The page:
By Henrylito D. Tacio
How are you doing today? Not feeling good anymore as if the world has already abandoned you? Do you sense that no loves you anymore? Or, you’re carrying all the problems of everyone in your back?
Don’t worry. You are not alone. If only trees could talk, they will have many stories to tell too. Listen to one tree speaking: “When I was young, I didn’t notice it. But later on, I began to realize how different I was. I was short and crooked and all out of shape while around me stood those tall stately pines and those long-branched acacia trees. I should tell you, though, that I am hanging here onto the side of a cliff and my few roots are twined around the top of a stone.
“I often dreamed of being big and beautiful, with the wind bending me to and fro and the showers of rain washing my leaves. But here on the cliffside I felt so small, the wind didn’t often blow through my branches. Even the sun only warmed me for half a day and then it left me in the shade of my cliff and shone down on those majestic trees in the valley.
“Why did I have to stay here, hanging onto a cliff? I did not have enough soil to develop all the beauty inside me. I was dissatisfied with my lot in life. Why did I have to stand here and be like this?
“Then early one spring morning, the perfume from all the new meadow flowers wafted up to me, a tiny bird warbled its song from my branches, and the first warm sunrays kissed me long before they ever got down into the valley. What a beautiful panoramic view I had from up here. No other tree down there could see as far as I could.
“From that day on, I began to realize that I was something special. I was a special kind of tree made for a special kind of place. None of those big beautiful trees could do what I am doing. Why did it take me so long to realize that?”
A wise man once said, “Your presence is a present to the world. You are unique and one of a kind. Your life can be what you want it to be. Take the days just one at a time. Count your blessings, not your troubles. Appreciate every moment and take from it everything that you possibly can, for you may never be able to experience it again.”
The Daily Motivator also affirms, “No matter what kind of troubles you may have, just think of how fortunate you are to be alive and living in a world where almost anything is possible. Consider for a moment the good things you have, and the good things that you can accomplish through your willingness, determination and action.”
Always see the brighter side of life. As an ancient Persian saying goes, “I had the blues because I had no shoes until upon the street, I met a man who had no feet.” This reminds me of the true story of Major Frederick Franks in an article written by Suzanne Chazin for Reader’s Digest. It went this way:
Major Frederick Franks stared at the Christmas tree in his drab hospital room. It was the time of year for joy, but Franks felt only sadness. Seven months earlier, in May 1970, while he was in Cambodia, grenade shrapnel had torn into the lower half of his left leg. Doctors were preparing to amputate it.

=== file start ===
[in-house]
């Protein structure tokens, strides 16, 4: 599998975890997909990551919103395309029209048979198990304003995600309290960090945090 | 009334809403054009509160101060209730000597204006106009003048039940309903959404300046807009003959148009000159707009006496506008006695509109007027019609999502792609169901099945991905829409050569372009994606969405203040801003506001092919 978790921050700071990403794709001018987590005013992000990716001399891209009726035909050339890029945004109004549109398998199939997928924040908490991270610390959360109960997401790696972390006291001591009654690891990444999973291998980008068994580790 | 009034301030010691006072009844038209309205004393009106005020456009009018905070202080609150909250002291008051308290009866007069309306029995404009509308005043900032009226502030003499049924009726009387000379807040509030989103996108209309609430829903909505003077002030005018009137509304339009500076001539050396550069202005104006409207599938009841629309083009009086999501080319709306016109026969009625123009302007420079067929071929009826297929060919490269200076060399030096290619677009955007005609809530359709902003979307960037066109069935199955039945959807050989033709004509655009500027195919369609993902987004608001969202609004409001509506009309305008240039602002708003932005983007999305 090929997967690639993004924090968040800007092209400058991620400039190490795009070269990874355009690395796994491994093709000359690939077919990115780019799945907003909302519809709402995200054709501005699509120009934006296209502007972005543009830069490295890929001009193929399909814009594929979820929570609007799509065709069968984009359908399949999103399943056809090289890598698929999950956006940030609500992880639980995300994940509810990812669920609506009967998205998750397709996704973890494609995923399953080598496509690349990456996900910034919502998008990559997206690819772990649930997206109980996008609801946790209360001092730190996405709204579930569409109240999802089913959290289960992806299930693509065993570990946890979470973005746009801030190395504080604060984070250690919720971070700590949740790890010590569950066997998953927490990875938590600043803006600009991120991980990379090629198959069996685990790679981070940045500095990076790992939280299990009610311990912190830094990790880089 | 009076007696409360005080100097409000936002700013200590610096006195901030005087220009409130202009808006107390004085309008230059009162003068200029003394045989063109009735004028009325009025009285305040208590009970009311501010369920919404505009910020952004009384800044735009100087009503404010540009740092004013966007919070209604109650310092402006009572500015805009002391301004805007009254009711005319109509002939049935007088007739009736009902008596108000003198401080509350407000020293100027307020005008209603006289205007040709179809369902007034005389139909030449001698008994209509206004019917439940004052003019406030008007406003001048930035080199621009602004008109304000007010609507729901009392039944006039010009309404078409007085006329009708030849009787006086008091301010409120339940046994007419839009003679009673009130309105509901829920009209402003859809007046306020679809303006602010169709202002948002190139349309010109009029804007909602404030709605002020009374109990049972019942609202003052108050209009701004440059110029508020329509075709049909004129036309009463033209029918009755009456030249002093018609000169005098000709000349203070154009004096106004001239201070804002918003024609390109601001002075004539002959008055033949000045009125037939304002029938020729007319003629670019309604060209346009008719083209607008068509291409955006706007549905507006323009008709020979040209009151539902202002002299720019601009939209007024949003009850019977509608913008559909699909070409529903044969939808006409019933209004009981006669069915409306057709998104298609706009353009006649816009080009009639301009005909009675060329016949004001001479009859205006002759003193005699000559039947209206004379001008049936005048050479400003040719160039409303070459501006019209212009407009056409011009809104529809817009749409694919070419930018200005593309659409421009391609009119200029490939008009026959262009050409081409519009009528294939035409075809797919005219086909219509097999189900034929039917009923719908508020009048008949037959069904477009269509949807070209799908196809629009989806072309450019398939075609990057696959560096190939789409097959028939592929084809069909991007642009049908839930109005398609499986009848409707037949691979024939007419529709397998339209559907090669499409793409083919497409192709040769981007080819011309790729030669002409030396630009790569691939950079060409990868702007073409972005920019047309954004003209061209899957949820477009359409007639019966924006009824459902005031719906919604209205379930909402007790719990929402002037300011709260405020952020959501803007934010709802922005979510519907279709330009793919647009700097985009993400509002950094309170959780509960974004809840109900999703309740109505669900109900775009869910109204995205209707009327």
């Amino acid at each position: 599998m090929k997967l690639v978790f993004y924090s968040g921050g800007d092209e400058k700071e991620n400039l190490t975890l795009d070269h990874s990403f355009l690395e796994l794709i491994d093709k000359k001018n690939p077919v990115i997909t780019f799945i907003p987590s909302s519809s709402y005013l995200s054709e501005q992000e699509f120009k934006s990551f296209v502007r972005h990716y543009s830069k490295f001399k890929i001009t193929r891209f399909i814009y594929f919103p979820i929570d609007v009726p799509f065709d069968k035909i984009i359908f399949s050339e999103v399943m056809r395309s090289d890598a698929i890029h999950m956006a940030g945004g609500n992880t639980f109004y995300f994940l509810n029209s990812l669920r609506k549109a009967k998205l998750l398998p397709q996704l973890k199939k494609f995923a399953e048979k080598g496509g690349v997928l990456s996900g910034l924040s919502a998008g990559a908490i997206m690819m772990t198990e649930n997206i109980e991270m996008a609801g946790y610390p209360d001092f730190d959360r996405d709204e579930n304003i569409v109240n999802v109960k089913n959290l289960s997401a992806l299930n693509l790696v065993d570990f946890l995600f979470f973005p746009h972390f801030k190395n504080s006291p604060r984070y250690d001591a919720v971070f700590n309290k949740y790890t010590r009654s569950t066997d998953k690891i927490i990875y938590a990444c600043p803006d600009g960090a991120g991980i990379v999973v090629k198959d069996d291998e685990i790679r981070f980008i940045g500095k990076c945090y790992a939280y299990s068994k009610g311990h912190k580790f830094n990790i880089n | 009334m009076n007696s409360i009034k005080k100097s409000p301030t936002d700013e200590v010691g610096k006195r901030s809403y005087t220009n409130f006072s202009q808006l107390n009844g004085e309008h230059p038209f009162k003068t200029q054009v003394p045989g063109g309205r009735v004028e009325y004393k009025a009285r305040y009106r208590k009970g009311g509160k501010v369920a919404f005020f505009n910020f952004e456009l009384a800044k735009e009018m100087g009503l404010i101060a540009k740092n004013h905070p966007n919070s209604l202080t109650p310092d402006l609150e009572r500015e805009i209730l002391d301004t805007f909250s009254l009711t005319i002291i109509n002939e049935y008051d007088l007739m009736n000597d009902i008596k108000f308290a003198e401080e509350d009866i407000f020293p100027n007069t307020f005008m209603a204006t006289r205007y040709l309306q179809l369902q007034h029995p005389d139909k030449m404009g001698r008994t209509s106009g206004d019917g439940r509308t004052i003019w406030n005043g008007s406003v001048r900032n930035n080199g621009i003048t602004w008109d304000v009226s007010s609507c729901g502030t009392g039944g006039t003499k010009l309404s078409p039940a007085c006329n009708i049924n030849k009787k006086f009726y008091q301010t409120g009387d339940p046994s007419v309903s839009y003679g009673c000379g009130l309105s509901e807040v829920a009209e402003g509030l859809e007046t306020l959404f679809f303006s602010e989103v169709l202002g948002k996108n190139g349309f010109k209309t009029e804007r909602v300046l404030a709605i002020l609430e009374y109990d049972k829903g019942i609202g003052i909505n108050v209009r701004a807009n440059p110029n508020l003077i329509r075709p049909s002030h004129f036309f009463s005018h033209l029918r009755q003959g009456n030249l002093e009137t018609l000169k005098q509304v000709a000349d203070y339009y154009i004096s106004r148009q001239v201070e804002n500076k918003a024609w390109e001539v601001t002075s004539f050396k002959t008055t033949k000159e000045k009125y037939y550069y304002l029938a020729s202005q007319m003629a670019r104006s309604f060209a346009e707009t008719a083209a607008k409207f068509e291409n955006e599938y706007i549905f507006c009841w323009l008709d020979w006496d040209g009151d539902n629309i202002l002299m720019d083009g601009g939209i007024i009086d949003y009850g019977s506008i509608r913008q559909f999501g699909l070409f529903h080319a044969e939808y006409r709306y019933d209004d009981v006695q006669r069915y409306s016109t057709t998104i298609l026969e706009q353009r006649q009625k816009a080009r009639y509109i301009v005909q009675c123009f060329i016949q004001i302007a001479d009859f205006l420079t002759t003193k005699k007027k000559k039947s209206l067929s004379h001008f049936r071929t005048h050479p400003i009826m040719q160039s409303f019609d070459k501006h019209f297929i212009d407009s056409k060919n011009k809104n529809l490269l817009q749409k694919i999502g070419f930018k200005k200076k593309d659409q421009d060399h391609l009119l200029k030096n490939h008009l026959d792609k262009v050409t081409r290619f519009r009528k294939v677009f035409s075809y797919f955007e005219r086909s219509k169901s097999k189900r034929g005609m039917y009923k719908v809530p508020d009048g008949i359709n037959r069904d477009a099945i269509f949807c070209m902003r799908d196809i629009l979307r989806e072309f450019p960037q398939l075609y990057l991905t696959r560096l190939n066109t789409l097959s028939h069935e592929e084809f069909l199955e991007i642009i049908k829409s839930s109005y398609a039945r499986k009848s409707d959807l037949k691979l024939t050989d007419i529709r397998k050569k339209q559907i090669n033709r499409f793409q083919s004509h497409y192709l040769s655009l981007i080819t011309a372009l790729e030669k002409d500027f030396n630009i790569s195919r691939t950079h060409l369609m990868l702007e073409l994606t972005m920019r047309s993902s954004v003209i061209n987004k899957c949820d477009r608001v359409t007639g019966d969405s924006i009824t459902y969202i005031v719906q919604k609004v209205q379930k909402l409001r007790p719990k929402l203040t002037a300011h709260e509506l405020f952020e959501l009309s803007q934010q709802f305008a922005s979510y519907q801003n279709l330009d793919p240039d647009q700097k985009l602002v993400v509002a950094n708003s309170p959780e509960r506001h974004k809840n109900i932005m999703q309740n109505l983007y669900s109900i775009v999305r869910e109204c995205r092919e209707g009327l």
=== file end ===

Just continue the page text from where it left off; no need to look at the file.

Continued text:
Franks had graduated from the US military academy at West Point, where he was captain of the baseball team, and he had planned to make the army his career. Now, retirement seemed the only option. Although Franks felt he still had a lot to offer the army – combat experience, technical knowledge, an ability to solve problems – he knew that soldiers with severe injuries seldom return to active duty. They must pass a yearly physical-fitness test, which includes a three-kilometer run or walk. Franks wasn’t sure he would be up to the task with prosthesis.
After the surgery, Franks felt saddest of all about giving up his prowess on the baseball diamond. At weekly games, he batted while someone else ran the bases for him. Waiting to bat one day, he watched a teammate slide into base. “What’s the worst that could happen if I tried the same thing?” he thought.
In his next turn with the bat, Franks hit the ball into center field. Waving away his runner, he began a painful, stiff-legged jog. Between first and second, he saw the outfielder throw the ball towards the second baseman. Closing his eyes, he willed himself forward and slid into second. The umpire called “Safe!” and Franks smiled triumphantly.
A few years later, Franks led a squadron through military exercises in rough terrain. His superiors wondered if an amputee was up to the challenge, but Franks showed them he was. “Losing a leg has taught me that a limitation is as big or small as you make it,” he said. “The key is to concentrate on what you have, not what you don’t have.”
I like that. We have to count each day a blessing. No matter how small the things are now facing, consider yourself blessed. “The things that count most cannot be counted,” a friend once told me. William A. Ward agrees: “The more we count the blessings we have, the less we crave the luxuries we haven’t.”
“Reflect upon your present blessings, of which every man has plenty; not on your past misfortunes, of which all men have some,” Charles Dickens urges. Thankfully, we all have a lot more going for us than it sometimes appears. Yet, with blessings aplenty, far too many people still plod along holding tight to their scarcity state of mind. They don’t see much good happening to them and not surprisingly, not much of anything ever happens in their lives. It never occurs to them that what they don’t see is exactly what they don’t get.
A timely thought from an unknown author should remind us all: “Count your blessings instead of your crosses. Count your gains instead of your losses. Count your joys instead of your woes. Count your friends instead of your foes. Count your smiles instead of your tears. Count your courage instead of your fears. Count your full years instead of your lean. Count your kind deeds instead of your mean. Count your health instead of your wealth.”
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